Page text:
And for ALL oppressed nations, all suffering peoples.

    How, oh HOW shall it be accomlpished?

    Let us hope this is what comes to pass in Iraq. With the least possible amount of bloodshed.
  5. by   renerian
    Wow horrible way to live.

  6. by   colleen10
    Hi Mkue,

    What a sad article and a sad way to live.

    Through all of these numerous discussions on whether the US should have started the war, whether it is the will of god, etc. I often think about what I recite at church each Sunday. It is a paryer asking forgiveness from God for sinning. Basically you ask for forgiveness for the sins you have committed -- the sins you commit in your thoughts, in what you have done, but also in what you have failed to do.

    Is it a sin to sit idly by when we know that many people have suffered as this poor Doctor has and do nothing? Yes, I think so. I don't like that we have to go to war over it, that we are risking many lives, both American and Iraqi but it's not right to sit by and watch people suffer like that. Even if it turns out that we were wrong and he doesn't have any weapons or that Bush was doing this for his own alterior motives (which I don't believe) it will still take down a regime that tortures, starves, mames, rapes and kills it's own people for the simple pleasure of it.

    I don't care if we were undiplomatic about it, if the whole world hates us, you can't knowingly let people live like that another day.
  7. by   renerian
    Colleen well put.

  8. by   pickledpepperRN
    Right now bombs are exploding in Bagdad. No ambulence or fire vehicles on the streets.
    Horror and terror!
    Whatever your thoughts on about whether this is necessary know that as fellow humans I love you!
  9. by   Mkue
    I've found many articles by other Iraqi's living in America and their stories and feelings are similar. Some are fearful of what is happening now in Iraq but for the most part feel liberation is necessary.
  10. by   rncountry
    Dearborn Michigan, just outside of Detroit, has the largest population of Arabs outside of the Middle East. The local news has had several similar stories.
  11. by   Mkue
    Muted Joy as Troops Capture an Iraqi Town

    One of the men from Safwan who explained this was named Haider, who spoke about his fear of Mr. Hussein's government and Iraq's isolation from the rest of the world. But he said he feared that the Hussein government would somehow return to Safwan, and he feared that he would be punished for speaking so freely.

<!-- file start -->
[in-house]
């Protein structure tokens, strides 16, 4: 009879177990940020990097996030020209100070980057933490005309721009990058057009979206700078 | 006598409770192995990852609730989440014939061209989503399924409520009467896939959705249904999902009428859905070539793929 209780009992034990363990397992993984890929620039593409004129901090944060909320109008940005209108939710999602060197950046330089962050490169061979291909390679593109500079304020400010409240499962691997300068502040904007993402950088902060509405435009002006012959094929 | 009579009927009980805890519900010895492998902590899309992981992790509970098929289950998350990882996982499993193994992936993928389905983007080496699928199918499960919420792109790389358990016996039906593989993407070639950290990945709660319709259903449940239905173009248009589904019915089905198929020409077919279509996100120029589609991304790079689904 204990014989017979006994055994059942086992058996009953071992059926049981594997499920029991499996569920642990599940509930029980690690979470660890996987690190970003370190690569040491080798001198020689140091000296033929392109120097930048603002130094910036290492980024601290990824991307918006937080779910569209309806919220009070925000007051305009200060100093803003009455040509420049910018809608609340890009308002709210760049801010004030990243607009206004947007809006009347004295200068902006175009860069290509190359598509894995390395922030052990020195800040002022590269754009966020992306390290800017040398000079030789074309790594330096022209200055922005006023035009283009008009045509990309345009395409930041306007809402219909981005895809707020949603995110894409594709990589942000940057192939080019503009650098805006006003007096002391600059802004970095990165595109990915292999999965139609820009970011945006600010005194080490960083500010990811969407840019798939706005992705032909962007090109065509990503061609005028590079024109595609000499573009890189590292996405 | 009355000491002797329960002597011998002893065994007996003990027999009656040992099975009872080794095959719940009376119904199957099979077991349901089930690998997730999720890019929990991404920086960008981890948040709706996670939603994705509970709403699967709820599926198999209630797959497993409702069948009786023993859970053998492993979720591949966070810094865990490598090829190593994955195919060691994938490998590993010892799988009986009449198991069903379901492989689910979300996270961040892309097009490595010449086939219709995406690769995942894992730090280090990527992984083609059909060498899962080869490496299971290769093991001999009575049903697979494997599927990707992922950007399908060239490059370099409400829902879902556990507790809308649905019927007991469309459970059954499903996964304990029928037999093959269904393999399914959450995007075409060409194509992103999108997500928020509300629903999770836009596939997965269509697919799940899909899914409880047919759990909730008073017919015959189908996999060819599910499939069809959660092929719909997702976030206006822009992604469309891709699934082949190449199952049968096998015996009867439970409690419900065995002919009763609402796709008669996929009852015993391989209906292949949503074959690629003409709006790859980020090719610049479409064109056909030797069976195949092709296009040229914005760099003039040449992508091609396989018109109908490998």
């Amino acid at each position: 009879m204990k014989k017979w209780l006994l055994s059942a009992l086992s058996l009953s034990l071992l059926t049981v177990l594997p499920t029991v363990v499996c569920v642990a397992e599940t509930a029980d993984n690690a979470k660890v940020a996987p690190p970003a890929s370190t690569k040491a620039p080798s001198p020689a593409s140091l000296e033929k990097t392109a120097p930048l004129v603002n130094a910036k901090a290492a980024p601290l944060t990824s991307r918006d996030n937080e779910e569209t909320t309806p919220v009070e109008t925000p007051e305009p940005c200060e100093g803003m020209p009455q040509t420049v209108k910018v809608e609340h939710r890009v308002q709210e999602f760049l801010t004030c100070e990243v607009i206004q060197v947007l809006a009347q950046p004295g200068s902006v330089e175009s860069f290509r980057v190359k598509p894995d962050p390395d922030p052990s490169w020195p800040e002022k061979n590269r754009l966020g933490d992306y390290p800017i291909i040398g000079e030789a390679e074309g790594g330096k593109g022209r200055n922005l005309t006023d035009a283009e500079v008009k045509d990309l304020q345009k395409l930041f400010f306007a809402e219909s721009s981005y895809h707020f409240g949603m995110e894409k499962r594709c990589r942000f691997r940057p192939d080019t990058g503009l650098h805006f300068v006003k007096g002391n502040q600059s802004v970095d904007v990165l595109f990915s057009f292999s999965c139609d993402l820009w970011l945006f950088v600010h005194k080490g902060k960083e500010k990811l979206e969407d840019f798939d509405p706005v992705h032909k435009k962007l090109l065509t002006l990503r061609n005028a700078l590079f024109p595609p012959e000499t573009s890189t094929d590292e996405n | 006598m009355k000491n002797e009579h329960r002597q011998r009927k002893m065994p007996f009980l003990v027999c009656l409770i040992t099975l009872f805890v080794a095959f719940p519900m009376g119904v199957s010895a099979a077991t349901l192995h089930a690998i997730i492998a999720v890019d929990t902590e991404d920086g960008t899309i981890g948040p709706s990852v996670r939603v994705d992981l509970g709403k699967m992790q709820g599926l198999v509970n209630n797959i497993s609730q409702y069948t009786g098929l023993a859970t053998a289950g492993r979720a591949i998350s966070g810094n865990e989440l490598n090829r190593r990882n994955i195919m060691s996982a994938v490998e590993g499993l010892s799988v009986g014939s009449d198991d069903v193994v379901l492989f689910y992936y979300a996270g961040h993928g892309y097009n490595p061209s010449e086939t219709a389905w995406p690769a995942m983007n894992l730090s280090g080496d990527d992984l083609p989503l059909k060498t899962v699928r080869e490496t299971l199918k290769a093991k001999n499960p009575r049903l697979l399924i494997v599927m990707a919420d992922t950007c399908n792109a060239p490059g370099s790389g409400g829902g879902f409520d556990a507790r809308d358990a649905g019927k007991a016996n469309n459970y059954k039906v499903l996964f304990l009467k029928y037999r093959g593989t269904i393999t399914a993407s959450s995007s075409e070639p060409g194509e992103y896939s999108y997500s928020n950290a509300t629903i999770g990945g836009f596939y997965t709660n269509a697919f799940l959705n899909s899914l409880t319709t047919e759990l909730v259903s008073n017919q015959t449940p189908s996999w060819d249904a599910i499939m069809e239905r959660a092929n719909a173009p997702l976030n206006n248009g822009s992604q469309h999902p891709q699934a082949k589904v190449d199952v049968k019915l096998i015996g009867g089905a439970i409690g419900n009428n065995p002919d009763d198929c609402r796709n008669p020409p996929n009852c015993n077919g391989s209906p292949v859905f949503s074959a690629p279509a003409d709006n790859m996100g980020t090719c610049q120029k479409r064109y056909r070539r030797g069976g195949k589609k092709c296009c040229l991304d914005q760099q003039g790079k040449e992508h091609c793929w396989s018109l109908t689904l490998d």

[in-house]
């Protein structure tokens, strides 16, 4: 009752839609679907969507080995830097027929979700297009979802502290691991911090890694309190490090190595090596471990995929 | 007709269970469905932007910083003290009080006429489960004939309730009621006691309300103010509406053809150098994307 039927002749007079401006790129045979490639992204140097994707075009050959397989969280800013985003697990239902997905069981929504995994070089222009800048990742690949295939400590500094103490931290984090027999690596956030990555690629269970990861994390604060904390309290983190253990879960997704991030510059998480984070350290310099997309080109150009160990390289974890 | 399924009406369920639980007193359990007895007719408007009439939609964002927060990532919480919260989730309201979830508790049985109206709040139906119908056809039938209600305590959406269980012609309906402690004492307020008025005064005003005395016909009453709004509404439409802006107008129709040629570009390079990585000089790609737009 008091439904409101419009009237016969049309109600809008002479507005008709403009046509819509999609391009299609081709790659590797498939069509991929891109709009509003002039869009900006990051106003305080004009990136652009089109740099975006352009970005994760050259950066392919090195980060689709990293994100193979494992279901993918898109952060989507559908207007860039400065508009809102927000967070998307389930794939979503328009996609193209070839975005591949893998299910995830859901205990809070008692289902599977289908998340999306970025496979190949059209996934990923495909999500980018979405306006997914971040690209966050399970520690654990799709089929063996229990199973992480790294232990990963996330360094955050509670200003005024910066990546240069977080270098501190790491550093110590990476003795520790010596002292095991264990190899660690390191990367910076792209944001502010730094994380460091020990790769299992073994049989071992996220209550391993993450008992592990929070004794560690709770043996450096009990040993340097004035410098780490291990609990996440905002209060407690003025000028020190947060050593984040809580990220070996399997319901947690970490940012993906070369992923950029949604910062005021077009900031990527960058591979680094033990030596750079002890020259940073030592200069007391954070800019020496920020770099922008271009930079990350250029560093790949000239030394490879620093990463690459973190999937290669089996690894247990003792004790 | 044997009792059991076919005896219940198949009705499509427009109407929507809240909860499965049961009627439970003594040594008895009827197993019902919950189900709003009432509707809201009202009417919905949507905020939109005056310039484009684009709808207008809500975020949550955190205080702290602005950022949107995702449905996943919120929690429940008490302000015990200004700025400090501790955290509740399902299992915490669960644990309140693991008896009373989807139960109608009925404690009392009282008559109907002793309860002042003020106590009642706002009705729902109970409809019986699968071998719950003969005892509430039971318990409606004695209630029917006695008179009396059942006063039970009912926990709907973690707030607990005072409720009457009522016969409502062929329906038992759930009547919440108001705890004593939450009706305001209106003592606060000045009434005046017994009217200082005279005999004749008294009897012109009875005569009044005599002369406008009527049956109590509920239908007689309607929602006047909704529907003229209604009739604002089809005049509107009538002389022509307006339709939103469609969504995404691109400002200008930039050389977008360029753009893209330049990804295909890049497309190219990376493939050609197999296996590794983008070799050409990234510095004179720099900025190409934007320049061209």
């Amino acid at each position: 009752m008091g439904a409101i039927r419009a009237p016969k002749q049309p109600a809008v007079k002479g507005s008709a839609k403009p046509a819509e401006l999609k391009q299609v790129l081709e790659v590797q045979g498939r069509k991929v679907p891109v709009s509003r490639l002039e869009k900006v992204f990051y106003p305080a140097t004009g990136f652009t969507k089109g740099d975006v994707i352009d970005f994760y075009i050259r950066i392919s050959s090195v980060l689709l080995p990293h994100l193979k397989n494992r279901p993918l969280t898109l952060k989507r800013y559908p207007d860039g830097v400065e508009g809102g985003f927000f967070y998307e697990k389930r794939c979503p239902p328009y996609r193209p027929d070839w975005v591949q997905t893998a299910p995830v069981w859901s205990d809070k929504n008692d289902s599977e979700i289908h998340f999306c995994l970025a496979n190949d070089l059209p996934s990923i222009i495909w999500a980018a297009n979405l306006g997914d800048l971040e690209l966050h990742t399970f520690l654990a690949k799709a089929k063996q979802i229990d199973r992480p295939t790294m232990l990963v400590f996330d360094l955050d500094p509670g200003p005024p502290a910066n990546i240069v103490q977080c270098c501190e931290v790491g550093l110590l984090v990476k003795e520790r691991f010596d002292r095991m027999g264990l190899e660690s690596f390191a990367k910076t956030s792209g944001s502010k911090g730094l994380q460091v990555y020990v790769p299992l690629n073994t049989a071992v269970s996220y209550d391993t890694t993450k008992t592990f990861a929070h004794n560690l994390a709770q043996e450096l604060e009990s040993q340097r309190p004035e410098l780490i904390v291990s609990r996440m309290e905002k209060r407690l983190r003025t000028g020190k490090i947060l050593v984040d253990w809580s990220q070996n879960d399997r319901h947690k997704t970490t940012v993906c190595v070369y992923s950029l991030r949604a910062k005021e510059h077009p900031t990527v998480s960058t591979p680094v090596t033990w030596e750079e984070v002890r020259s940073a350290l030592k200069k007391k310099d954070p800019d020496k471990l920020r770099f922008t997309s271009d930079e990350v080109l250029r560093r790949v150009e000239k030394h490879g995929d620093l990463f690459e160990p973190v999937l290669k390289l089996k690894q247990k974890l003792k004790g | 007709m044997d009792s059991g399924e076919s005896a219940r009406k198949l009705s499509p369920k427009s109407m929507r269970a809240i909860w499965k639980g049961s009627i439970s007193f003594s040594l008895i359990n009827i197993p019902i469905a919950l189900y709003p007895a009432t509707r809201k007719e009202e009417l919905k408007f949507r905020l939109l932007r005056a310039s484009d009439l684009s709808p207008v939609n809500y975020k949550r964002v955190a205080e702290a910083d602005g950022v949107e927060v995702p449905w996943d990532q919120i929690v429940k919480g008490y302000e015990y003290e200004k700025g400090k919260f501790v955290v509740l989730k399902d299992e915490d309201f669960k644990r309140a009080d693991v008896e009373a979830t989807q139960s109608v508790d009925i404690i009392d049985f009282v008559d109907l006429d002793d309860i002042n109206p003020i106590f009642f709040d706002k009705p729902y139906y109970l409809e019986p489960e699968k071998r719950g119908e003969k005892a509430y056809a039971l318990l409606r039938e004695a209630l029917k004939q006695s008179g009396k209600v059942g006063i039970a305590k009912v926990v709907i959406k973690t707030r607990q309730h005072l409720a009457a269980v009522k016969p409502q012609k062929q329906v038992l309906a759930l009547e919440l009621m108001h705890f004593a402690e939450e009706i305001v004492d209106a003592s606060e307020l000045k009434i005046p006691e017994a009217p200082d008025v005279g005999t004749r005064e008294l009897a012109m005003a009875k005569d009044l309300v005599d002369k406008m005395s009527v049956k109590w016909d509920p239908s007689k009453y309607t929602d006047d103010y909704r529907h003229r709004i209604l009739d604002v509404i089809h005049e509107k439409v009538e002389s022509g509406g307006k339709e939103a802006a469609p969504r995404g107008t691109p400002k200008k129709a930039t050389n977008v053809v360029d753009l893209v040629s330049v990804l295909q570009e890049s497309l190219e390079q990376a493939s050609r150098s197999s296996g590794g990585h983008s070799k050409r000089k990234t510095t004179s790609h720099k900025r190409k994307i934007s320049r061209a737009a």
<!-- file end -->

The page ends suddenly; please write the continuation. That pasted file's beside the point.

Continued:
"If Mr. Hussein's government came back, believe me, many of my friends here standing around me would turn me in," Mr. Haider said. "In Iraq, we have learned. I don't trust even my own brother."
  12. by   renerian
    A woman from Iraq now living here said one time while in Iraq she was taken on a tour of a place where they torture people. One was a large vat of acid they would slowly lower you in while you were alive of course and the other was a huge grinder that they put you in alive of course. She left shortly thereafter never to return. Makes me shiver just thinking of it..........

  13. by   Furball
    Can you imagine if something happened to the USA where we ended up with a horrible dictator similar to Hussein? Imagine having your country cut off from the outside world. I know, highly unlikely but imagine the UN sitting on their hands for over 12 years while your family and friends are tortured and slaughtered.

    Imagine....your mom....put through...a shredder.

    What else would be sufficient reason to invade and liberate?
  14. by   Mkue
    I have thought about that Furball, not being able to live free, Gosh we are so lucky here aren't we? I'm mean sure we have taxes.. BS from the Govt. but really, we are very lucky. And we are free to leave without any repercussions.

    good post